I also, of course, enjoy the sparring between blustery Tony and deceptive Carl.

But thus far for the series, it is feeling to me like Kolchak worked a lot better as tv movies, than as a series. The scripts really need punching up.



Scene 13: Carl drives through Hollywood, musing on how backward the police are acting: Having already arrested two suspects, and then being at the scene of the crime to investigate. That is what the police dispatch was about, uniforms reporting they were leaving the supposedly inactive crime scene for a break.

Which leaves the not-so-inactive scene open for Carl to nose around in.


Scene 14: Carl gains entry by the unlocked door. And though stealthy-ish, there doesn't seem to be much to actually see. Oh, and the not-so-active crime scene is actually an active crime scene since Lt. Jack Matteo is still there poking around himself: OOoops.

Jack escorts Carl out, after getting his real name and employment with INS in Chicago, but not nearly as aggressively or forcefully as you'd expect. Carl takes this, along with Jack's still going over a crime scene that has already been over with a fine tooth comb as Matteo not believing his two warlock suspects are actually responsible. Matteo seems reasonable, so Carl - as his is wont in life - blabs out that his suspects aren't responsible, and that the two victims were killed - not for ritual - but for food. Kolchak dumps the real vampire hypothesis on him.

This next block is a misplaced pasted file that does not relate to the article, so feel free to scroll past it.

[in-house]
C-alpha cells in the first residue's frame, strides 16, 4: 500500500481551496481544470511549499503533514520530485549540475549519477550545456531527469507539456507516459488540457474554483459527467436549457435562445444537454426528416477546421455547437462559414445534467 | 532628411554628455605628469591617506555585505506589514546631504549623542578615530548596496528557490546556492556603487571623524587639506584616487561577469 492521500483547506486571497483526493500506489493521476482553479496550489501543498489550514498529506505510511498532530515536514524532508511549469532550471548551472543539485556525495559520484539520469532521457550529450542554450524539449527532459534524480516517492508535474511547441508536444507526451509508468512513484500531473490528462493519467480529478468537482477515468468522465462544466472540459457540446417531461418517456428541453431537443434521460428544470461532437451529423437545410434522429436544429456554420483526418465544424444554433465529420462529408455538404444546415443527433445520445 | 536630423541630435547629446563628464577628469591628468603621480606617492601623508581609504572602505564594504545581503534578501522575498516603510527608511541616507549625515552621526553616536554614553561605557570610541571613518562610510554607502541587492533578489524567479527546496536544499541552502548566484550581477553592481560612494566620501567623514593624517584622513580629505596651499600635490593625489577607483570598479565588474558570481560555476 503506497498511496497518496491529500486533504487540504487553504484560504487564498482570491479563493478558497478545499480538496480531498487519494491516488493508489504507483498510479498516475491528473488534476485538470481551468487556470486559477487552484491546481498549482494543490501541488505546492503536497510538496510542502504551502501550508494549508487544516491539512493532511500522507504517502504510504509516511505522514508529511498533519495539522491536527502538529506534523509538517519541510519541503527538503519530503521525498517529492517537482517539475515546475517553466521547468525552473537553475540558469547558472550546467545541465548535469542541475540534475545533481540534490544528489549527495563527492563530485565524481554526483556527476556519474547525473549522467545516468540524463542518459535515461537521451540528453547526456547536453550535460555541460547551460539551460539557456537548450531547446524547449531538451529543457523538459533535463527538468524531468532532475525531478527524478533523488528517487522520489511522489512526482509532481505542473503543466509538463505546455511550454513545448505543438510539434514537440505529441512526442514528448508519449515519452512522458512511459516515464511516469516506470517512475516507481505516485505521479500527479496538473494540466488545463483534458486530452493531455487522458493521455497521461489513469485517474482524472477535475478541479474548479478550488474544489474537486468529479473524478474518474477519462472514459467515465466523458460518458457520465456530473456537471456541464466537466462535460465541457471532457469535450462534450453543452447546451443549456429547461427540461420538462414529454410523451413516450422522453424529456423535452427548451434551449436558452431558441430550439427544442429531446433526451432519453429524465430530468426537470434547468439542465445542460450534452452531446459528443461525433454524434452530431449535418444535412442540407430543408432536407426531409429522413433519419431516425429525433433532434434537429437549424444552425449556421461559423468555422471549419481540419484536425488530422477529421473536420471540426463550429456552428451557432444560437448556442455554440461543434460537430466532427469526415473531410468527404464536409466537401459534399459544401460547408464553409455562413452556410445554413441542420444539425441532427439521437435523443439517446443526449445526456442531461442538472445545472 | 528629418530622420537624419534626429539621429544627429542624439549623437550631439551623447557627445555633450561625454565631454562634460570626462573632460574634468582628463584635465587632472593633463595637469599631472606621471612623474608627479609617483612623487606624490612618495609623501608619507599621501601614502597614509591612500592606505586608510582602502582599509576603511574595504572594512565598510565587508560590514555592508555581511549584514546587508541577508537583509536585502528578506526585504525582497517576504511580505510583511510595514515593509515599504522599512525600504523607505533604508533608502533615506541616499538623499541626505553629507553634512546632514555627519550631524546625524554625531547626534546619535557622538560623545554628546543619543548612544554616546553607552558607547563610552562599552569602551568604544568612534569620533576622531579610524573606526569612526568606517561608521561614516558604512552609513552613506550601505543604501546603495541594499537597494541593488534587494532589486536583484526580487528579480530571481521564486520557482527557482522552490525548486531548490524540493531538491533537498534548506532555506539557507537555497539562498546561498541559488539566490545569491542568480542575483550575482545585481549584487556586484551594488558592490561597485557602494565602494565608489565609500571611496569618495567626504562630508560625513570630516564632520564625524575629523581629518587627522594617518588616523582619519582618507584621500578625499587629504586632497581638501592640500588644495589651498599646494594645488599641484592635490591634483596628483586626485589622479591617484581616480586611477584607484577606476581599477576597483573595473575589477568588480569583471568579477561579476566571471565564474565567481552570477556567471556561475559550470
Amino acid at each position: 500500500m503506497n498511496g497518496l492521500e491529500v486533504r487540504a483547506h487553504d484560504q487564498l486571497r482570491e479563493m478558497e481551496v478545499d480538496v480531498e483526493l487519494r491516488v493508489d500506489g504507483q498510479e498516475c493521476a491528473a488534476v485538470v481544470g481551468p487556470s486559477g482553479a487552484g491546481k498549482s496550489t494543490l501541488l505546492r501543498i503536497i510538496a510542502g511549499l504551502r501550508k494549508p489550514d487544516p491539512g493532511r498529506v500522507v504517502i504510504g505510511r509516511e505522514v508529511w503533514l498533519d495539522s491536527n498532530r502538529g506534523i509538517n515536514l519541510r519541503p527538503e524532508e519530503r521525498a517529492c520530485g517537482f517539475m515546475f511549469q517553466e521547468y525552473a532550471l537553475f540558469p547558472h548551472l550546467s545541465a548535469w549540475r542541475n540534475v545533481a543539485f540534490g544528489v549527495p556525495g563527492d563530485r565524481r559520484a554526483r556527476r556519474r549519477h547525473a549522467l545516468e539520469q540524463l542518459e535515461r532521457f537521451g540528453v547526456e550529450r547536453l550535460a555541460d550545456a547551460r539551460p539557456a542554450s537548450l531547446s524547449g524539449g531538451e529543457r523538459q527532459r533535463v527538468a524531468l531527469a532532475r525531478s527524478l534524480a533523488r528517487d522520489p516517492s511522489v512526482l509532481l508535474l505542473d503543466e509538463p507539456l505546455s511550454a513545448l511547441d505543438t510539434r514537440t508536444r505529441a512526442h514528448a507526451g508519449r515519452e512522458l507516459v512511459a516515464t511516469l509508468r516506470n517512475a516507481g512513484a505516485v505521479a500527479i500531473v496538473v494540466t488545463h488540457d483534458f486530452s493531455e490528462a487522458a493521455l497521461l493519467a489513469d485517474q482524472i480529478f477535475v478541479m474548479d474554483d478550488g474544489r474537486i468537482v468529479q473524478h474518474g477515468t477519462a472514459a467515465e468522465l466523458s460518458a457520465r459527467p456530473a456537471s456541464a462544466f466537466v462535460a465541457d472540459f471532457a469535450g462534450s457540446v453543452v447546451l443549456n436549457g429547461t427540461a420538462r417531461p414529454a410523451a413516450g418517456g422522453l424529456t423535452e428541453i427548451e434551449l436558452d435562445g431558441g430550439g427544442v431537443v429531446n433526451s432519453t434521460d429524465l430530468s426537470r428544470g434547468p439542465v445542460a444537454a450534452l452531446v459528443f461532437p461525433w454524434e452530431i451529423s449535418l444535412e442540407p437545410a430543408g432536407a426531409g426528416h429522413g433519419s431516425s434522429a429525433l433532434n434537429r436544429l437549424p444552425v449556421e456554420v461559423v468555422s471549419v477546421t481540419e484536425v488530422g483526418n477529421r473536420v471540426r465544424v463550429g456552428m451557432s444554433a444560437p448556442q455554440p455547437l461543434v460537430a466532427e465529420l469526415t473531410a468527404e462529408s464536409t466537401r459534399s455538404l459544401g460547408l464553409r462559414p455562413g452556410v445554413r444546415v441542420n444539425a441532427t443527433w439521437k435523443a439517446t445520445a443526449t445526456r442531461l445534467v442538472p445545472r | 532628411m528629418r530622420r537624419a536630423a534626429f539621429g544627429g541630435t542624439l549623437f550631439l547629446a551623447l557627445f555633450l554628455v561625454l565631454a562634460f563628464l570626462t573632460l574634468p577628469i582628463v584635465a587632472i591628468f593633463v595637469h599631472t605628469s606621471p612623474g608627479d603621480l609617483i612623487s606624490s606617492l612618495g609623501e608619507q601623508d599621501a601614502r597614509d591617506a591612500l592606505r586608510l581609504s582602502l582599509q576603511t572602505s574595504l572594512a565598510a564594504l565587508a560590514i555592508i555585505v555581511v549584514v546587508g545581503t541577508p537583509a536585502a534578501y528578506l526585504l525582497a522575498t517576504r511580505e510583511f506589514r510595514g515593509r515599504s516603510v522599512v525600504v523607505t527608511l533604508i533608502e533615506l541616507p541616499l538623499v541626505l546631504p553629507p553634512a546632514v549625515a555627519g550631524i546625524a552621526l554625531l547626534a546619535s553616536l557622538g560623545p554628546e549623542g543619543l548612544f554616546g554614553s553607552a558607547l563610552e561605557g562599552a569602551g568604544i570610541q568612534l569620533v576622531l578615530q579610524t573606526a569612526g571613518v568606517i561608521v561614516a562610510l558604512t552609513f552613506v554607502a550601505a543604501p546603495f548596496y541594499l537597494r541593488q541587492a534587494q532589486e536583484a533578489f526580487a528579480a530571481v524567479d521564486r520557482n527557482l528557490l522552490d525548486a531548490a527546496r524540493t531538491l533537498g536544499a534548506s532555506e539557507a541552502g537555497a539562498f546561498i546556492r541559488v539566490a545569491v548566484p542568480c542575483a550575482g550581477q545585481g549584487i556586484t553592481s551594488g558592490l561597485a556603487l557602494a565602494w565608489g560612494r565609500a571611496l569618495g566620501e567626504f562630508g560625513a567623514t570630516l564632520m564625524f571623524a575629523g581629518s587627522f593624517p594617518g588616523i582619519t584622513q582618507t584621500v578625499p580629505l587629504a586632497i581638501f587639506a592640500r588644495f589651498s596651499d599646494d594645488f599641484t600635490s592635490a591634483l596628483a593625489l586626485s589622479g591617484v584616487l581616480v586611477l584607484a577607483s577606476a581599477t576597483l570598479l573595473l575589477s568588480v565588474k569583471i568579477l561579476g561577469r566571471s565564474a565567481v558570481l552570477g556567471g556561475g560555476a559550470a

Jack tells Carl he's an idiot, but Carl tells him about the sheriff in Barstow who denied that his victim had puncture wounds in the neck, but the truth of it was written all over the man's face.





Carl reveals to Jack that his two victims had puncture wounds in their throats, too. Jack denies, Carl gives "bullshit" face at him. Then he tells him about the car in Barstow having had black paper taped up from inside the car, to keep the sunlight out.

Jack Matteo has had enough and tells Carl to get out of town on the next flight. He warns him that if he spreads his crap on the wires, he'll have him escorted forcefully out. But Carl, seemingly still haunted by the last vampire he faced, tells Jack to forget about stories on the wire. He tells him that he has to find this vampire and kill it. He rambles excitedly about how to find it, hold it at bay, and kill it.

Jack's glare tells Carl he's done what he can and he rushes out before he finds himself arrested for disturbing a crime scene, breaking and entering, and anything else that the police can come up with.


Scene 15: In the hallway, Carl comes across the building manager doing some painting of the walls.

He pulls out his INS credentials, which Manager doesn't give scrutiny to. Like with Faye at the start, Manager assumes that INS is some sort of government agency, and so where he didn't speak to reporters, he's free to answer his questions.